Economics at your fingertips  

Marginal deterrence at work

Rosario Crinò, Giovanni Immordino () and Salvatore Piccolo

Journal of Economic Behavior & Organization, 2019, vol. 166, issue C, 586-612

Abstract: The marginal deterrence principle of law enforcement implies that penalties must be scaled according to the severity of crimes, in order to deter individuals from committing more severe offenses. In this paper, we test whether the US legal system is consistent with the rational economic model of marginal deterrence. To this purpose, we use novel and unique data on sentence length for a large sample of inmates in US correctional facilities, combined with an official ranking of crimes by severity and with proxies for the maximum possible punishment and for the cost of monitoring criminals (specifically, the cost of policing) in each US state, over a period spanning up to 50 years. We find that sentences are on average longer in states where maximum punishment is higher and monitoring cost is lower. We document that these relations are systematically stronger in states where the private benefits from crime are more heterogeneous. Finally, we show that sanctions increase relatively faster with the severity of crimes in states with higher maximum punishment and lower monitoring cost. Overall, these results point to the rational economic model of marginal deterrence as providing a reasonable description of the actual enforcement policies chosen by regulators.

Keywords: Enforcement policies; Maximum punishment; Monitoring cost; Individual-Level data (search for similar items in EconPapers)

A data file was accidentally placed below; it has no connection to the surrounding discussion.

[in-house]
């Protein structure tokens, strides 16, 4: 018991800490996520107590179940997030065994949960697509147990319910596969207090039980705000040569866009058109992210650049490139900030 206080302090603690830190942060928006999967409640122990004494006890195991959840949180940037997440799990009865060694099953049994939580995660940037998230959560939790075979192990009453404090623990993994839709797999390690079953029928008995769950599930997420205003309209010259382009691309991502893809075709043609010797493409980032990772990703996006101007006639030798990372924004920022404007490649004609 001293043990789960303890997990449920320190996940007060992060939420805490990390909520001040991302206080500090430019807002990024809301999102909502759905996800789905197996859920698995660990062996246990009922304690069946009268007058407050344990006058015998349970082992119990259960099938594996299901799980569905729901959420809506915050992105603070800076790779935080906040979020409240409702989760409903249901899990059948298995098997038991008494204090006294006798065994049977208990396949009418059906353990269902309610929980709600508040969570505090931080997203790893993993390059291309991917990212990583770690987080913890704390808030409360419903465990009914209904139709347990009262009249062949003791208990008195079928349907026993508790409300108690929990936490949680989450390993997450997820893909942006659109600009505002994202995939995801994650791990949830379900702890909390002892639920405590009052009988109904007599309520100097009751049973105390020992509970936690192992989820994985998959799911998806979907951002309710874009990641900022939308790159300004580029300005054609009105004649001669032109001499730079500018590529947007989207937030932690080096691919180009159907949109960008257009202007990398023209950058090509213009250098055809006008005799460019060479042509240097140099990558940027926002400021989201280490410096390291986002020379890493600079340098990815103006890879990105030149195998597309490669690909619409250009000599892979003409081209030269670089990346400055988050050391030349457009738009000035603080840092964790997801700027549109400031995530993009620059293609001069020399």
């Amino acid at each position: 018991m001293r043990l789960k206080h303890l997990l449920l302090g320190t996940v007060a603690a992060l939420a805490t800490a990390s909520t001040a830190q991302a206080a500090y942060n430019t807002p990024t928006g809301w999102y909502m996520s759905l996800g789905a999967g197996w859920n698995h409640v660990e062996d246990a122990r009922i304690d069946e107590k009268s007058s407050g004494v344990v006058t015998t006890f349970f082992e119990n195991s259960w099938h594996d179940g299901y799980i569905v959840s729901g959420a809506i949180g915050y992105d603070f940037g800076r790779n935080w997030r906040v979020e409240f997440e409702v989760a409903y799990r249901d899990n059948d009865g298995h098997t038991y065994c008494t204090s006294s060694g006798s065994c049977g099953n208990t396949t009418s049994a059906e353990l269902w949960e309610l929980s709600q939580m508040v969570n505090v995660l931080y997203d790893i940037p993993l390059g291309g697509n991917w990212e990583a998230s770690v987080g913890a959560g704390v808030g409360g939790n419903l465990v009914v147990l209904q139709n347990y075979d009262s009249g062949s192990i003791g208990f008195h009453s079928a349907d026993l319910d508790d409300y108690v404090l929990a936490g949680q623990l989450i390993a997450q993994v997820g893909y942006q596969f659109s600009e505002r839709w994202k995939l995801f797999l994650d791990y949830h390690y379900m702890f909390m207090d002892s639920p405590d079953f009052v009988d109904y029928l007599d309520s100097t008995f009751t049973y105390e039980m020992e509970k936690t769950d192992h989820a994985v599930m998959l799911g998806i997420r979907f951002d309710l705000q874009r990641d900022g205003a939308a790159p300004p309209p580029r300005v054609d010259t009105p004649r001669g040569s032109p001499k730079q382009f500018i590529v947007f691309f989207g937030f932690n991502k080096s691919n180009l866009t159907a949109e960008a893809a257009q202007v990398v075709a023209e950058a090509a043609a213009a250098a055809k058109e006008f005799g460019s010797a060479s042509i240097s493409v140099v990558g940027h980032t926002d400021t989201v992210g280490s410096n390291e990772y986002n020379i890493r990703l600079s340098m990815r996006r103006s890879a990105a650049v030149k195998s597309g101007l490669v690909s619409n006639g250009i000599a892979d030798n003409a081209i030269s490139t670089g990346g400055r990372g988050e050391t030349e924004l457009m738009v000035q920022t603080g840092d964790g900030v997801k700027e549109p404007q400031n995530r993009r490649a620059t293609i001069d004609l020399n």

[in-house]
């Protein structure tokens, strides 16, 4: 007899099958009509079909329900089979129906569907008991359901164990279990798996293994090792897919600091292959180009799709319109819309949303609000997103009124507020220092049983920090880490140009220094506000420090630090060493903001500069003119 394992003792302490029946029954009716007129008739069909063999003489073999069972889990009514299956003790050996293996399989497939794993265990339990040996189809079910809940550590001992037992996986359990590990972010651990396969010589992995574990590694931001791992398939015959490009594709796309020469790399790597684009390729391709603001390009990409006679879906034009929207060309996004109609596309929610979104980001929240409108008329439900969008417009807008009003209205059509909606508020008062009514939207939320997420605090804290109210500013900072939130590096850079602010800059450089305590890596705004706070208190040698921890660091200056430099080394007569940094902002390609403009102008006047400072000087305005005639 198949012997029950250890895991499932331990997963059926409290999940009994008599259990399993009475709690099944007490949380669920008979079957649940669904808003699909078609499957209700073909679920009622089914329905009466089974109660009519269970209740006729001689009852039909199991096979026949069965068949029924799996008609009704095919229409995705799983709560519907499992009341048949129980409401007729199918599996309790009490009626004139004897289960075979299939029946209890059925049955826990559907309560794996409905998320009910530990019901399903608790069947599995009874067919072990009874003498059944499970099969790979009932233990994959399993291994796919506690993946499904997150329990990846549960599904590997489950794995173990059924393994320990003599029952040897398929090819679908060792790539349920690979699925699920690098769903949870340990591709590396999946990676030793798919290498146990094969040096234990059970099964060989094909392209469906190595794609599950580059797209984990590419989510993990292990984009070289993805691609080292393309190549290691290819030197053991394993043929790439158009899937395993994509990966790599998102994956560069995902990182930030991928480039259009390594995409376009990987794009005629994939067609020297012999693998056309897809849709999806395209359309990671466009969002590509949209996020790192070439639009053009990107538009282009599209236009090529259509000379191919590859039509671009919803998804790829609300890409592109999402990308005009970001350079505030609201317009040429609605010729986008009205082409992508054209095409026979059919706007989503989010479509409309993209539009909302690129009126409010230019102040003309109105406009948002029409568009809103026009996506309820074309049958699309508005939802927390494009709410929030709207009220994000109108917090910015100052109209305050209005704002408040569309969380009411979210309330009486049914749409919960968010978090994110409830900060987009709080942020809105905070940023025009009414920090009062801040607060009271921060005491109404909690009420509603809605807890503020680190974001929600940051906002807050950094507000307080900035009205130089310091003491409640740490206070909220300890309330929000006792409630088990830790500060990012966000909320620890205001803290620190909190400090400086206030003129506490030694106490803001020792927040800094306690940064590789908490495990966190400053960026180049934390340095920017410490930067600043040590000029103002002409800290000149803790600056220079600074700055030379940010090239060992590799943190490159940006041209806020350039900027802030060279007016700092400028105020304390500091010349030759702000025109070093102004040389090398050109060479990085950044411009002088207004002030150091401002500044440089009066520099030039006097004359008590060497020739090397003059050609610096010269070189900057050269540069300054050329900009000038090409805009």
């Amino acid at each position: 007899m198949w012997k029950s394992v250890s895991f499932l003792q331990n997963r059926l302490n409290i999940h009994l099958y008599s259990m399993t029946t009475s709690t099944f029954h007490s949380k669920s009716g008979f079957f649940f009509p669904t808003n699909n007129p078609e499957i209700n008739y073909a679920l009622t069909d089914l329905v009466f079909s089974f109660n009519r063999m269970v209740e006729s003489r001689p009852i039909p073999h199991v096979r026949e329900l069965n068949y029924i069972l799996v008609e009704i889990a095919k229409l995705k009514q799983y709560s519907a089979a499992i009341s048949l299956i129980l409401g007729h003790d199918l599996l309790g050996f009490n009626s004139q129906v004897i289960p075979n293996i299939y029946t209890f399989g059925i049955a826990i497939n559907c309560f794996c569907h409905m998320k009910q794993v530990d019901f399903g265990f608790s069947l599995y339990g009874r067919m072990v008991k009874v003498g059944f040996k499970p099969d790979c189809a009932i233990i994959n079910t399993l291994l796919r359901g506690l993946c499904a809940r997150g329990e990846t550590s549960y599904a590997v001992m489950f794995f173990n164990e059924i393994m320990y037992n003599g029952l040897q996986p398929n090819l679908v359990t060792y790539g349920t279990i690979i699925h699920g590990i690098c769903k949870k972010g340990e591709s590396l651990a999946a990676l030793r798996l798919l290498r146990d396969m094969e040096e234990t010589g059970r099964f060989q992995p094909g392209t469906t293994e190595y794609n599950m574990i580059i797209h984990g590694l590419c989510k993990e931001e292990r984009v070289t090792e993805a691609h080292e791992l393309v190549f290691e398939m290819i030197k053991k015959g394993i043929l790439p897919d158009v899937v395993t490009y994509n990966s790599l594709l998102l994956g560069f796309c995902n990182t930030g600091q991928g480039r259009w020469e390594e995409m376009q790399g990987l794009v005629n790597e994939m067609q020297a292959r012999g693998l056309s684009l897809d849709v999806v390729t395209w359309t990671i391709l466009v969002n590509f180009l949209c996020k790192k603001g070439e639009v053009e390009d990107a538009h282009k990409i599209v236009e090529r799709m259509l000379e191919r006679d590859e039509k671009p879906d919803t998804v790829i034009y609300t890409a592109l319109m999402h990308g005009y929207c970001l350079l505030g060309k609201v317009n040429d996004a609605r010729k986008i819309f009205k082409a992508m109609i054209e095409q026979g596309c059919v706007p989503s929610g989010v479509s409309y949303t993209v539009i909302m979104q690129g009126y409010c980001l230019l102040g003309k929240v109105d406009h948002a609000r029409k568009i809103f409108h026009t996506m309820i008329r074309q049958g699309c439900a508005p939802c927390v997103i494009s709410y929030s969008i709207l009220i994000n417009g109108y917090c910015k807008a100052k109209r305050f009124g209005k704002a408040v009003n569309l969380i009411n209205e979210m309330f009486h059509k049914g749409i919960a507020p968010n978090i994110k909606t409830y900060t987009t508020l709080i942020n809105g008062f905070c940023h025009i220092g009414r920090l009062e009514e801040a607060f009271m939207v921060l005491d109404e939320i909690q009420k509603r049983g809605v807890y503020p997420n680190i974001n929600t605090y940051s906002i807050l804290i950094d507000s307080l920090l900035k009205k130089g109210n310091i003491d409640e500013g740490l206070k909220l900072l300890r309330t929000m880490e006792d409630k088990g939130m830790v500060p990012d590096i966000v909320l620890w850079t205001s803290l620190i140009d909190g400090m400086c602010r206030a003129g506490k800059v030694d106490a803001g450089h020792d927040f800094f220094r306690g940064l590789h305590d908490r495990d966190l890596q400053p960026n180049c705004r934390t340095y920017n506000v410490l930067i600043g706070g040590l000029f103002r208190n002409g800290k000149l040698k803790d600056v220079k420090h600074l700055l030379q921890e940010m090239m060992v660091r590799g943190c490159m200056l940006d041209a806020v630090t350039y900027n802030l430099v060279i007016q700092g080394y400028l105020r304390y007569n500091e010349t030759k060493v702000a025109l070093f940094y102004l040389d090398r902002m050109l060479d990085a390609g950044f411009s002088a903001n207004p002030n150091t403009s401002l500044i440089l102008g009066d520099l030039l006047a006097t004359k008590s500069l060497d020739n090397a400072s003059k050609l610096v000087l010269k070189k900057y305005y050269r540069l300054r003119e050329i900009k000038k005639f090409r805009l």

JEL-codes: K14 K40 (search for similar items in EconPapers)
Date: 2019
References: View references in EconPapers View complete reference list from CitEc
Citations: Track citations by RSS feed

Downloads: (external link)
Full text for ScienceDirect subscribers only

Related works:
Working Paper: Marginal Deterrence at Work (2017) Downloads
Working Paper: Marginal Deterrence at Work (2017) Downloads
This item may be available elsewhere in EconPapers: Search for items with the same title.

Export reference: BibTeX RIS (EndNote, ProCite, RefMan) HTML/Text

Persistent link:

DOI: 10.1016/j.jebo.2019.08.003

Access Statistics for this article

Journal of Economic Behavior & Organization is currently edited by Houser, D. and Puzzello, D.

More articles in Journal of Economic Behavior & Organization from Elsevier
Bibliographic data for series maintained by Dana Niculescu ().

Page updated 2020-04-06
Handle: RePEc:eee:jeborg:v:166:y:2019:i:c:p:586-612